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|Title:||An Experimental Evaluation of a De-biasing Intervention for Professional Software Developers|
|Keywords:||Software engineering experimentation;Software effort estimation;Expert judgement;Cognitive bias|
|Citation:||33rd ACM Software Applications Conference, (2018)|
|Abstract:||The role of expert judgement is essential in our quest to improve software project planning and execution. However, its accuracy is dependent on many factors, not least the avoidance of judgement biases, such as the anchoring bias, arising from being influenced by initial information, even when it's misleading or irrelevant. This strong e ect is widely documented. Objective: We aimed to replicate this anchoring bias using professionals and, novel in a software engineering context, explore de-biasing interventions through increasing knowledge and awareness of judgement biases. Method: We ran two series of experiments in company settings with a total of 410 software developers. Some developers took part in a workshop to heighten their awareness of a range of cognitive biases, including anchoring. Later, the anchoring bias was induced by presenting low or high productivity values, followed by the participants' estimates of their own project productivity. Our hypothesis was that the workshop would lead to reduced bias, i.e., work as a de-biasing intervention. Results: The anchors had a large e ect (robust Cohen's d = 1:19) in in uencing estimates. This was substantially reduced in those participants who attended the workshop (robust Cohen's d = 0:72). The reduced bias related mainly to the high anchor. The de-biasing intervention also led to a threefold reduction in estimate variance. Conclusion: The impact of anchors upon judgement was substantial. Learning about judgement biases does appear capable of mitigating, although not removing, the anchoring bias. The positive e ect of de-biasing through learning about biases suggests that it has value.|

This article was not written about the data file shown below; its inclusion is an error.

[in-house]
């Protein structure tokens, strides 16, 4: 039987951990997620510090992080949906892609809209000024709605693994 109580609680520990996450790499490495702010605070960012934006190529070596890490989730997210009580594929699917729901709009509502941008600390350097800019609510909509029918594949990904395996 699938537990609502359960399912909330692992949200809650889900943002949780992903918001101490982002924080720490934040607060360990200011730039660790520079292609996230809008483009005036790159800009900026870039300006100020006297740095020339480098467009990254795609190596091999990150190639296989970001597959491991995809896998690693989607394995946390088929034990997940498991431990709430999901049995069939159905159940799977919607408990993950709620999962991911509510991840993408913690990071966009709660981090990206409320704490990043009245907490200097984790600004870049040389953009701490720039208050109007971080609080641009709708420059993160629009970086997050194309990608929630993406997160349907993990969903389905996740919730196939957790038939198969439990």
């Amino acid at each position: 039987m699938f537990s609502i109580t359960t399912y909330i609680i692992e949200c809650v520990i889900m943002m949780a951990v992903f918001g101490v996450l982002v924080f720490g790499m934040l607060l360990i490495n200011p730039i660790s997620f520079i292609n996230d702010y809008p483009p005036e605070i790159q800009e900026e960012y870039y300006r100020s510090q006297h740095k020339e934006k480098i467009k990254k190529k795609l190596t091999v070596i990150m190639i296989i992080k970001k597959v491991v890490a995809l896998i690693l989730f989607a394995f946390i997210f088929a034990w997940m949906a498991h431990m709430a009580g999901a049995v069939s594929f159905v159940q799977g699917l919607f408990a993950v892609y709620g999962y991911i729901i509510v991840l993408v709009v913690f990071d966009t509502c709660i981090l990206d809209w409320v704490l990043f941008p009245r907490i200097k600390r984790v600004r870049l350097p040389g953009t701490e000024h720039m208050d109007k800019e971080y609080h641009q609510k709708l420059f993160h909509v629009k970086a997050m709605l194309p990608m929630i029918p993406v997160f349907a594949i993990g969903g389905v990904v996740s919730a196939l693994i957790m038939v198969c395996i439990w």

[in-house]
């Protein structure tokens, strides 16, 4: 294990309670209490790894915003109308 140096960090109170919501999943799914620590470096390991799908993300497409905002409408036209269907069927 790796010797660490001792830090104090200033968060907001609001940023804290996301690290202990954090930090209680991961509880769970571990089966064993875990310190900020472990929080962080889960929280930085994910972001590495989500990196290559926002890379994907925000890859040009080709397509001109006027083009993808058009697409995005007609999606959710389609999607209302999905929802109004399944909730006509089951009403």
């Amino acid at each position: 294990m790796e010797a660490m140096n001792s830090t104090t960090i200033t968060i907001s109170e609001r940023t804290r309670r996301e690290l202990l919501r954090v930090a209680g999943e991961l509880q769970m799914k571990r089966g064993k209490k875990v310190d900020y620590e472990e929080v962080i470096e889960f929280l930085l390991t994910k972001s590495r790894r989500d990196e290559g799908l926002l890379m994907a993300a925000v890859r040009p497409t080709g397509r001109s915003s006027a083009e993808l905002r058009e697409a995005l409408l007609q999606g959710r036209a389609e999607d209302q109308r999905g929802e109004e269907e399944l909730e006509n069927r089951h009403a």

|Appears in Collections:||Dept of Computer Science Research Papers|
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